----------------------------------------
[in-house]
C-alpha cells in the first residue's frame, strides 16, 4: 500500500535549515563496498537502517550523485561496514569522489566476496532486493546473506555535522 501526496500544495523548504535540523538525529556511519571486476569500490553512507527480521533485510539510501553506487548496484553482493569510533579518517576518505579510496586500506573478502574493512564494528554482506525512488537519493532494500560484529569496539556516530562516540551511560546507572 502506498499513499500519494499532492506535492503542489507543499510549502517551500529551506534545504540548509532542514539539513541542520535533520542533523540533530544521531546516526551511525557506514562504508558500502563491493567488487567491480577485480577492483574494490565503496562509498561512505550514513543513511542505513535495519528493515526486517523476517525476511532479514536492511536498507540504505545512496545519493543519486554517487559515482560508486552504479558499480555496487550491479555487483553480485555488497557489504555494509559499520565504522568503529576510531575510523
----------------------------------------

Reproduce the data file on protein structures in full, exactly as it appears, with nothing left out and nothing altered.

[in-house]
C-alpha cells in the first residue's frame, strides 16, 4: 500500500535549515563496498537502517550523485561496514569522489566476496532486493546473506555535522 501526496500544495523548504535540523538525529556511519571486476569500490553512507527480521533485510539510501553506487548496484553482493569510533579518517576518505579510496586500506573478502574493512564494528554482506525512488537519493532494500560484529569496539556516530562516540551511560546507572 502506498499513499500519494499532492506535492503542489507543499510549502517551500529551506534545504540548509532542514539539513541542520535533520542533523540533530544521531546516526551511525557506514562504508558500502563491493567488487567491480577485480577492483574494490565503496562509498561512505550514513543513511542505513535495519528493515526486517523476517525476511532479514536492511536498507540504505545512496545519493543519486554517487559515482560508486552504479558499480555496487550491479555487483553480485555488497557489504555494509559499520565504522568503529576510531575510523